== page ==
How has your staff responded to this crisis?
We have the most amazing group of committed, dedicated and super-talented and smart people working here. So they are all really rising to the occasion and figuring out what we can do and how we can make it really meaningful, worthwhile and educational, whatever the task is. I have every confidence that — even though there’s a lot of constraints around everything that we do, and our programming has had to look very different — we’re going to do everything we can to still reach those high standards that we’ve always had for our programming and make sure that it’s meaningful, it’s individualized, it’s interesting and it enhances people’s days.
And a continued salute to Carol Kay who founded the organization …
She was way ahead of her day, back in 1982 when she started this organization, in wanting [ACAP] to be community based at a time when [care] was still very institutional.
The good thing is, people are coming around now, and you see more and more community-based aspects of programs. But we’ve been doing this for 38 years, so we’re really experts at it. We’re experts at getting out and using whatever adaptations we need to help every member participate in community life just like everyone else. It’s all about helping change people’s mindset about people with disabilities and understanding that they do have a lot to give to a community in so many different ways. We know that many of our families and members really value that: Being challenged, learning new things, being lifelong learners, being out in the community and blending in.
A large part of that is participating in community activities in small groups. Tell me more about that.
What we want to have happen is that you might look at ACAP out in the community and not know who’s disabled and who’s not because we’re just blending in. We’re just people like everyone else, doing whatever the activity is.
It’s our intent out of this work to help change the perception in the community about our members. It’s a stereotype that people with a cognitive disability are childlike, but they are adults, and many times they have adult thoughts and adult things happening for them. We really want to help them grow in who they are just like others their age are growing into who they are. At whatever age they’re at and at whatever stage they’re at.
There’s a very distinctive philosophy and it’s very well developed here at ACAP from the beginning. And it’s sometimes at odds not just with general perception, but even with the families that come here. We find that over time and as we talk to them and educate them on our approach, they’re very supportive. We see a lot of success with members learning new skills and learning new ways to think of themselves, and new ways to express their own capacities because of the opportunities that we give them with that approach.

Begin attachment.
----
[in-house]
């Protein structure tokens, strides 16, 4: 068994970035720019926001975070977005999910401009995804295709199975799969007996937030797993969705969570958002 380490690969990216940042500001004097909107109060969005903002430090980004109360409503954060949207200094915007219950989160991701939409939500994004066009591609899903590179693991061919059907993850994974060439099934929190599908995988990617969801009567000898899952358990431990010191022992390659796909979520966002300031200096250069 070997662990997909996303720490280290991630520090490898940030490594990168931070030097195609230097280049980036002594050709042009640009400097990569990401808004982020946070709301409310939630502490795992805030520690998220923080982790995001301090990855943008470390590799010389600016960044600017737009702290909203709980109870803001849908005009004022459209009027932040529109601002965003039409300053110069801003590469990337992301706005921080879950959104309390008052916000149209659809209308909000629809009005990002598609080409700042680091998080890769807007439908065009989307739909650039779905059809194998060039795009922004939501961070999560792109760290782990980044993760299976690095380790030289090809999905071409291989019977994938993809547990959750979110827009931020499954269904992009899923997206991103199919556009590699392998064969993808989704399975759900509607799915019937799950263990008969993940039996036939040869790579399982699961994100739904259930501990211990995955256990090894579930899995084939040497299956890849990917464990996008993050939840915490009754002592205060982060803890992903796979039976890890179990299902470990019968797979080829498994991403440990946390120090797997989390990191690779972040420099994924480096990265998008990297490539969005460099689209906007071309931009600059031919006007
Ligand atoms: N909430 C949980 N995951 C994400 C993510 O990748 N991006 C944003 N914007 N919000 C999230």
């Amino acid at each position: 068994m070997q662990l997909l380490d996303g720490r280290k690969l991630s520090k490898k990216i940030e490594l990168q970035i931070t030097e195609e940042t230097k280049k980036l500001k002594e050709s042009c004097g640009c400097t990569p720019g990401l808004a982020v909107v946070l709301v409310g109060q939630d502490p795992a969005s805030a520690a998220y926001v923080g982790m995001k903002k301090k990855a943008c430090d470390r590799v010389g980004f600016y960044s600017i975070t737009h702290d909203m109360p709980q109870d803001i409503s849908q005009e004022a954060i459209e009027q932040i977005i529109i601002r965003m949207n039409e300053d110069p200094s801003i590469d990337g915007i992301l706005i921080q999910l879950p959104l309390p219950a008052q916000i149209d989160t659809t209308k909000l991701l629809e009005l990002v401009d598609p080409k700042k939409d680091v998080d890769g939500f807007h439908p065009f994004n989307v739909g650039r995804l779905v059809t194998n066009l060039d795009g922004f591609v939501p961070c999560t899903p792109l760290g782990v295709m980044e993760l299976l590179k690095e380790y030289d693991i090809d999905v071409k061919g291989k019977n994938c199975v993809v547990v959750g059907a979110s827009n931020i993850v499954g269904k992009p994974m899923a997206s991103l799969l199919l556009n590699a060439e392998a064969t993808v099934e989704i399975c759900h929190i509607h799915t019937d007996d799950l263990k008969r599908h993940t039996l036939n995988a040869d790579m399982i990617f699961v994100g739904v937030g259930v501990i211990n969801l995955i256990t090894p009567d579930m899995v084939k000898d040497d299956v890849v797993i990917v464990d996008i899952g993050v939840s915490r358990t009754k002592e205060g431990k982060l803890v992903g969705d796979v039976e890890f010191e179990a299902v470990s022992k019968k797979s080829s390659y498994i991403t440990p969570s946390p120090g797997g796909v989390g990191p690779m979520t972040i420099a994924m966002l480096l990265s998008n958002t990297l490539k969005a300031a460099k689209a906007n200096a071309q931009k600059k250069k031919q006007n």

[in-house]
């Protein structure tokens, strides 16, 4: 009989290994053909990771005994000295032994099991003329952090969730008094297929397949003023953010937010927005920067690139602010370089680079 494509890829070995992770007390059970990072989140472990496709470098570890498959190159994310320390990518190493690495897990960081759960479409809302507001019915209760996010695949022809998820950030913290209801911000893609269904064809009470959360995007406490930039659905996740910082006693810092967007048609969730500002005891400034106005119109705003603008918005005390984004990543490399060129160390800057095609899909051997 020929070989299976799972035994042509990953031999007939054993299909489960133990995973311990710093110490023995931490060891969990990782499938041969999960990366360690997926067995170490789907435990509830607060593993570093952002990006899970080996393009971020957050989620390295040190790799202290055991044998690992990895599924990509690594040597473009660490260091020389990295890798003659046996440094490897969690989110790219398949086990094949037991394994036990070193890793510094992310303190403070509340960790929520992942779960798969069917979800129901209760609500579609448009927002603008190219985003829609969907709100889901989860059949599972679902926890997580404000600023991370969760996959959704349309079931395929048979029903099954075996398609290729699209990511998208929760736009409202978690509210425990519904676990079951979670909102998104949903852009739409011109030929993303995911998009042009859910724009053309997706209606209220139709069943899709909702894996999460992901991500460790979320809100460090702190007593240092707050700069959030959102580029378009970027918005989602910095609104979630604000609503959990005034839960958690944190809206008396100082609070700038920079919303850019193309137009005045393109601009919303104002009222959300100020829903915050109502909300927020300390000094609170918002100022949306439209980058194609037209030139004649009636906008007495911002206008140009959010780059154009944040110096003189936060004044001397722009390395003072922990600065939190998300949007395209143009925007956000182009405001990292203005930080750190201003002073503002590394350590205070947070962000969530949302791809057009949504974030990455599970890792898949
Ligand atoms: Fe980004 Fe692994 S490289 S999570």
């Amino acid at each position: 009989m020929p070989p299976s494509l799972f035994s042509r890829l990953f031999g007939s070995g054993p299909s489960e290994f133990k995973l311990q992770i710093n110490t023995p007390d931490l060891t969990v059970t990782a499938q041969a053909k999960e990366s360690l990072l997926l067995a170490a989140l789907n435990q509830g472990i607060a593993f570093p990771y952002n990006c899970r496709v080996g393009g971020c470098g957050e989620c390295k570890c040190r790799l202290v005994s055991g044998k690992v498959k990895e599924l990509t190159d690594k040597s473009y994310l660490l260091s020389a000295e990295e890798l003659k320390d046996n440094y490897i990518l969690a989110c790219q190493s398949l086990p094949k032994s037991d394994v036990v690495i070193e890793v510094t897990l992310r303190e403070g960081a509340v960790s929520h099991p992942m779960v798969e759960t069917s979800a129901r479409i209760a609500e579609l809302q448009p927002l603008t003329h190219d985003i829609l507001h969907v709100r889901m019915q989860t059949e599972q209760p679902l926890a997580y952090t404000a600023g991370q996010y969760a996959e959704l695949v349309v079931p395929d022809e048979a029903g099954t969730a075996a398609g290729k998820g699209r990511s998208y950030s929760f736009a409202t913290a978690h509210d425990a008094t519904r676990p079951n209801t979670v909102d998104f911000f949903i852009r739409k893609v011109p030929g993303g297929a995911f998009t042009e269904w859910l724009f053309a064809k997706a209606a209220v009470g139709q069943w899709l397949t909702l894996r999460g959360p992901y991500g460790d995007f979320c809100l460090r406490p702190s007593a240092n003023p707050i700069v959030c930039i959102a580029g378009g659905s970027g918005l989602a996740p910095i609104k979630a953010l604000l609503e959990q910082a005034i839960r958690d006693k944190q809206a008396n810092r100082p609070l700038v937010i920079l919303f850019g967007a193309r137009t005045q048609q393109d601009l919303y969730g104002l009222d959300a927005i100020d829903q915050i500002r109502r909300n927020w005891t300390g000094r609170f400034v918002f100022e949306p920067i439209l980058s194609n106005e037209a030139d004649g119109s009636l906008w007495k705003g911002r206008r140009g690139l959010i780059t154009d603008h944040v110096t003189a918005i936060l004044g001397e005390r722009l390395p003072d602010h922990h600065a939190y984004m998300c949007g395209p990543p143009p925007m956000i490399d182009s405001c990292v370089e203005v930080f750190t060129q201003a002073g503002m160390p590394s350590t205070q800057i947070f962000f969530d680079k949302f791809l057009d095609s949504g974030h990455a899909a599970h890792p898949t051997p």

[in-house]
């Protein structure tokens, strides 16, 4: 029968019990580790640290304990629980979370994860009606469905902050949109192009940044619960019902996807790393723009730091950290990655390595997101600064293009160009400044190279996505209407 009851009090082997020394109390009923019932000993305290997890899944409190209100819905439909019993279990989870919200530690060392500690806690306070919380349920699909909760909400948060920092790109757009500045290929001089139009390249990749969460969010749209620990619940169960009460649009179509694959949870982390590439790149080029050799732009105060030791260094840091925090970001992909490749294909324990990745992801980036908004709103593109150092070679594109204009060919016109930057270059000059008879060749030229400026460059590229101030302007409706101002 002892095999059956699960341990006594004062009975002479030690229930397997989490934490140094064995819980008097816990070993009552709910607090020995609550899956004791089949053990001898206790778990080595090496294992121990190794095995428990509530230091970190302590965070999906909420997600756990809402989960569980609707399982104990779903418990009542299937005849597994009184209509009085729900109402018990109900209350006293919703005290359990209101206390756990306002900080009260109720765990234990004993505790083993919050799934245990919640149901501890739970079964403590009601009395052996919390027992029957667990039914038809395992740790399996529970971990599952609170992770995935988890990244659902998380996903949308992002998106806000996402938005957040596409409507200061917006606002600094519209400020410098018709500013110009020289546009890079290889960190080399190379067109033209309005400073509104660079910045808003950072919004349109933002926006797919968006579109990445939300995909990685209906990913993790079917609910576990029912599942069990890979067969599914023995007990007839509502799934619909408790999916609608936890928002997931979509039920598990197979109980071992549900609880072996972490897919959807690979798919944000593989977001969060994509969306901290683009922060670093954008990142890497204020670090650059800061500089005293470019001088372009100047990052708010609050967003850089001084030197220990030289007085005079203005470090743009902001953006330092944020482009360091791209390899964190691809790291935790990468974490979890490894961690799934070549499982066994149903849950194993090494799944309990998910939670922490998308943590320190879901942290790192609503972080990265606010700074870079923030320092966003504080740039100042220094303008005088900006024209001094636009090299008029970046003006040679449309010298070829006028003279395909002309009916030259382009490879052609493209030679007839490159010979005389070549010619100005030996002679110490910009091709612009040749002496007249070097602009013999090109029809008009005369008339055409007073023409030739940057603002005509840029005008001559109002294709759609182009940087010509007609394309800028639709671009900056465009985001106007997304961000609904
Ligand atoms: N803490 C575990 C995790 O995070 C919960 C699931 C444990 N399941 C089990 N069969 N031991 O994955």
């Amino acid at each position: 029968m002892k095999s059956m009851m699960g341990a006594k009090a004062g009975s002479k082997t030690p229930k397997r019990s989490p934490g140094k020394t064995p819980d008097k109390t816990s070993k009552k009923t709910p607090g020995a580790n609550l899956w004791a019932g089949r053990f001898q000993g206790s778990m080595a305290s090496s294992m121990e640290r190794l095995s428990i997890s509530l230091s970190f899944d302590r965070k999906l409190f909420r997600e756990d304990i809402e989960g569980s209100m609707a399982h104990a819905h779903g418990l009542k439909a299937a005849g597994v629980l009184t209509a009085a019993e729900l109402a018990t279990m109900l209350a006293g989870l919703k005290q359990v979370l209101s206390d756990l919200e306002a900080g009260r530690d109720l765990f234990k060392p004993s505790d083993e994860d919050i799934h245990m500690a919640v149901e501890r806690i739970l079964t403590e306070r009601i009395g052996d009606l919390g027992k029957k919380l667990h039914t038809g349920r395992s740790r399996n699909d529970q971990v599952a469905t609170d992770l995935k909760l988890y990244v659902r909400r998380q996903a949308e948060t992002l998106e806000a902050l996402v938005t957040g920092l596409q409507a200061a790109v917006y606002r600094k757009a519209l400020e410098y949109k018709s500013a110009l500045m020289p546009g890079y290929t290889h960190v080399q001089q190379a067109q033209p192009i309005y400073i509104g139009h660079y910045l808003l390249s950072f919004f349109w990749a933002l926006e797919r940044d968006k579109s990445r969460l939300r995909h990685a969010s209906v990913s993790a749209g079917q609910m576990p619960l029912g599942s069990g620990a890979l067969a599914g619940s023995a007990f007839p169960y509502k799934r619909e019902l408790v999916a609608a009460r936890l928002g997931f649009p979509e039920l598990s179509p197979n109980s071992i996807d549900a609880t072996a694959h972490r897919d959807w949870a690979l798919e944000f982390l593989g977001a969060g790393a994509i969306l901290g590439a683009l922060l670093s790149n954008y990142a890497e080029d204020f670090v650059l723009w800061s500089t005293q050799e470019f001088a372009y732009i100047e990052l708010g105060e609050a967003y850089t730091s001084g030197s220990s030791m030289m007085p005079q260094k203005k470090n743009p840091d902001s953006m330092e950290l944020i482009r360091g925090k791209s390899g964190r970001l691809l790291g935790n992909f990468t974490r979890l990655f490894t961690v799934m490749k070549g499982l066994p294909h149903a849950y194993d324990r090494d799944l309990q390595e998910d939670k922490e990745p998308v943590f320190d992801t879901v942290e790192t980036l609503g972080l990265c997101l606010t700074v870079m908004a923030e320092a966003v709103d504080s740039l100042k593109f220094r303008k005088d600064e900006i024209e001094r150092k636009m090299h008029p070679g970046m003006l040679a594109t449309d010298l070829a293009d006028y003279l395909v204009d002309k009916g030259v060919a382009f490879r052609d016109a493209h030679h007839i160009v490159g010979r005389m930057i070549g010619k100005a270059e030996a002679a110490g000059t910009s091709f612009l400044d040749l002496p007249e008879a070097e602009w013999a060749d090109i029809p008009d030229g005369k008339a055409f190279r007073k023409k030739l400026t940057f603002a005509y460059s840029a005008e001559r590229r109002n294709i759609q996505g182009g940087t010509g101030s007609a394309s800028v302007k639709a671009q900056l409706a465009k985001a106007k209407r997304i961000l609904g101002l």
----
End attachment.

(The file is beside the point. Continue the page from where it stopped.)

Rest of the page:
The quality and variety of programming at ACAP is remarkable for what it costs to be a member. How is that possible?
That’s why ACAP fundraises. We have fees that we’re able to negotiate with care management organizations, and then we fundraise so we can do these special things, like our overnight trips that we’re able to offer such as our Men of the Woods and Women of the Woods [camping trips]. Some of our members, especially those that might live in group homes or in group residences, how often do they get to be outside at night and look at the sky and have a fire? Little things that we take for granted.
That’s why we build up the network of relationships with our partners, including everybody who cares about ACAP, and who help make these wonderful things happen.
A lot of times, we work with our business partners for an opportunity and we get a nice rate so that our members can do it, because most of our members have very, very limited financial means. We’re a nonprofit; we don’t have a lot of extra money. So it’s always about balancing these things out and trying within our means to do the most that we can. There’s a tremendous amount of goodwill and friendship because of the emphasis on the relationships that ACAP has always prioritized, and I think that that really carries through to the way that people respond to the things that we’re trying to do and want to step in and help and support us.
Learn more about ACAP and how you can help better the lives of adults with physical and developmental disabilities at acap-waukesha.org. MKE